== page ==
Several ad hoc studies performed while testing the usability of a hypertext interface were concerned primarily with the issue of navigation through a hypertext application. One of the major problems with hypertext systems is that users become disoriented while accessing the information. In an attempt to correct this problem, the author designed an interface that is intended to remind users where they are. The interface includes such features as (a) the presentation of text using a book metaphor, (b) the display of a global overview diagram to the user, and (c) the display of a local overview diagram to the user. Various usage records are also maintained by the system and can be displayed whenever necessary.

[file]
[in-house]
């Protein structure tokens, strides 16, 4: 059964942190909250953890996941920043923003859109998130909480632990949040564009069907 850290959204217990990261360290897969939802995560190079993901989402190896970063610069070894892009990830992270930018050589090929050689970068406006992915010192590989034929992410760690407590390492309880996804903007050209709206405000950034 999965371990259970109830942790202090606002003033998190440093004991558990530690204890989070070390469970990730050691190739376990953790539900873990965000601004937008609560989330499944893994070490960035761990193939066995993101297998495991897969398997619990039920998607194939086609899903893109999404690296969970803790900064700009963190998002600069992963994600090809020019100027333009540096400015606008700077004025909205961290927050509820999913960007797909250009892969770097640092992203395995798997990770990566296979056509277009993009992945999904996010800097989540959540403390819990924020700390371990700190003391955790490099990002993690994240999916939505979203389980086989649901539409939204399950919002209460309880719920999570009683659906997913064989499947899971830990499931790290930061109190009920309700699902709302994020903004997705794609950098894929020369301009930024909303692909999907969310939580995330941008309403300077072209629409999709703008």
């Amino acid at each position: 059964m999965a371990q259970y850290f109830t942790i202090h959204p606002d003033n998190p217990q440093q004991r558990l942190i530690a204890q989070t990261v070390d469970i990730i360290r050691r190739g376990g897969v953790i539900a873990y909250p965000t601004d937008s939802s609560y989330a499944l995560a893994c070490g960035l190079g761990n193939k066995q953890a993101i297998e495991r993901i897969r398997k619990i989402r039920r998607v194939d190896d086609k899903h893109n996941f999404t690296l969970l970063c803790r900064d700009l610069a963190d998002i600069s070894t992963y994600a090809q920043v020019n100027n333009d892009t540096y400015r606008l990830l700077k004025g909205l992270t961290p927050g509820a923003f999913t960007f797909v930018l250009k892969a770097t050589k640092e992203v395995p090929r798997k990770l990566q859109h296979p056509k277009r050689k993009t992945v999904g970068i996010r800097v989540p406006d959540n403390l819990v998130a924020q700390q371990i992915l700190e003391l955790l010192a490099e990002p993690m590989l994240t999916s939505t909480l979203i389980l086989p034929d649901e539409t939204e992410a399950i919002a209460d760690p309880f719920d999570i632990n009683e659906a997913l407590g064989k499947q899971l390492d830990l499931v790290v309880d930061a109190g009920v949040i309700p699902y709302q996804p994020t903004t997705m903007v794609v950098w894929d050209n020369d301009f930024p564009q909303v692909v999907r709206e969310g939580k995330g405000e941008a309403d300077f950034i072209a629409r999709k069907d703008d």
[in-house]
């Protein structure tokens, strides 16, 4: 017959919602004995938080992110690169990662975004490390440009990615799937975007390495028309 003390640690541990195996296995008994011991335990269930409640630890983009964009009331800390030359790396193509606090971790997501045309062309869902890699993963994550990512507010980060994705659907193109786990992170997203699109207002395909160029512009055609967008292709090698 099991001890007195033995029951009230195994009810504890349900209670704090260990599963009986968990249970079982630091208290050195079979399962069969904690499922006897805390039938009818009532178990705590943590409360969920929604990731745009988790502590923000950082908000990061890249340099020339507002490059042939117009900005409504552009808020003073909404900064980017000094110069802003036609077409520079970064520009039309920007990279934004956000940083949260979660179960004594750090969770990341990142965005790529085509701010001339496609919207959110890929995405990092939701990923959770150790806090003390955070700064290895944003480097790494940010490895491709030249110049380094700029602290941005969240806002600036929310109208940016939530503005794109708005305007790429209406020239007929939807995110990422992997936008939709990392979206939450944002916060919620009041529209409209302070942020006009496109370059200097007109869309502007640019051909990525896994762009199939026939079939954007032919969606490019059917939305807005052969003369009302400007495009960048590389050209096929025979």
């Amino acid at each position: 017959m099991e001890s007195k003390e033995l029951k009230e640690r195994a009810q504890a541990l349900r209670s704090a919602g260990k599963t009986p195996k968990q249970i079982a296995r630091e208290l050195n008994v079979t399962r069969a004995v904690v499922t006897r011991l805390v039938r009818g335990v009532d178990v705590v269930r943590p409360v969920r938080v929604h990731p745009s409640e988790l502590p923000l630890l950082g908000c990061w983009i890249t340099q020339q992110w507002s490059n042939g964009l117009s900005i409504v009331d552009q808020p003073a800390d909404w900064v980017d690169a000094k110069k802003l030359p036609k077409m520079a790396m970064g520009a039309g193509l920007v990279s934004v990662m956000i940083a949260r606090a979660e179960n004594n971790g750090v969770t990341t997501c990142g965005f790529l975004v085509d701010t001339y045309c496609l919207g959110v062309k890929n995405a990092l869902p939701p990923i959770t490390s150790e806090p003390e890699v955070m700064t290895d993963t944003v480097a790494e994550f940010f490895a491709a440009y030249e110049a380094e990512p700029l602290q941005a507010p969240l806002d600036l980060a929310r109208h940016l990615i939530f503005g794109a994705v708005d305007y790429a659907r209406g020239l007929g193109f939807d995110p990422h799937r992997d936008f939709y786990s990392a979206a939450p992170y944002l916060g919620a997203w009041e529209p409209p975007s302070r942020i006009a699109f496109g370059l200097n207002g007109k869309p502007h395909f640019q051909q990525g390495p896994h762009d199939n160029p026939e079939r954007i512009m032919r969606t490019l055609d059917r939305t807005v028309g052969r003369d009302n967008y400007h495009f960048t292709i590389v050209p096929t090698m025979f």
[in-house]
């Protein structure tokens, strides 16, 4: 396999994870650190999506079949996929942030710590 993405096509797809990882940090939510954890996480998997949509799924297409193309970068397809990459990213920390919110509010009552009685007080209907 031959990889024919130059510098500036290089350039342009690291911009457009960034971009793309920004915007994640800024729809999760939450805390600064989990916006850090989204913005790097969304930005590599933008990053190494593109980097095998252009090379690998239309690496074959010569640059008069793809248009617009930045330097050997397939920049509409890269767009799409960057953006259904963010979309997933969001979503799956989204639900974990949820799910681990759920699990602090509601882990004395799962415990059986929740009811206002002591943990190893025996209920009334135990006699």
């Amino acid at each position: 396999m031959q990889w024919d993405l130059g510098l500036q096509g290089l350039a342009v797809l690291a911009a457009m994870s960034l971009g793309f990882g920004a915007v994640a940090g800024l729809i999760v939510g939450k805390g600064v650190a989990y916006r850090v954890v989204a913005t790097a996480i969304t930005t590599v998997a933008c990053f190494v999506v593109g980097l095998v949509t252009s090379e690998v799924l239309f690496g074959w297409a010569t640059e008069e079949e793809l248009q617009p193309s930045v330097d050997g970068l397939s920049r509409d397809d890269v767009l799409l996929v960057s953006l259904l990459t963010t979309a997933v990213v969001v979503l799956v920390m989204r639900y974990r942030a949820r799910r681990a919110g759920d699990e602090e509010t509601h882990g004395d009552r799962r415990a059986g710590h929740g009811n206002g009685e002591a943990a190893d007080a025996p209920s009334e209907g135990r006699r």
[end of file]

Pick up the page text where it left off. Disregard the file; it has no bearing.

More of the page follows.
Although interesting to someone unfamiliar with hypertext systems, the paper fails to offer any new solutions to the problem of disorientation among hypertext users. Indeed, it only provokes a number of questions concerning the consistency of the author’s prototype interface. For example, I wonder why the author did not use the book theme in the design of the navigation tools. It would have been more logical to display an overview of the system as a series of chapters and sections rather than as a set of nodes and links. Moreover, the author fails to address the real design question, which is how to increase the number, levels, and complexity of the global and local displays as the information increases. Until this question is answered, hypertext users will continue to get lost in hyperspace.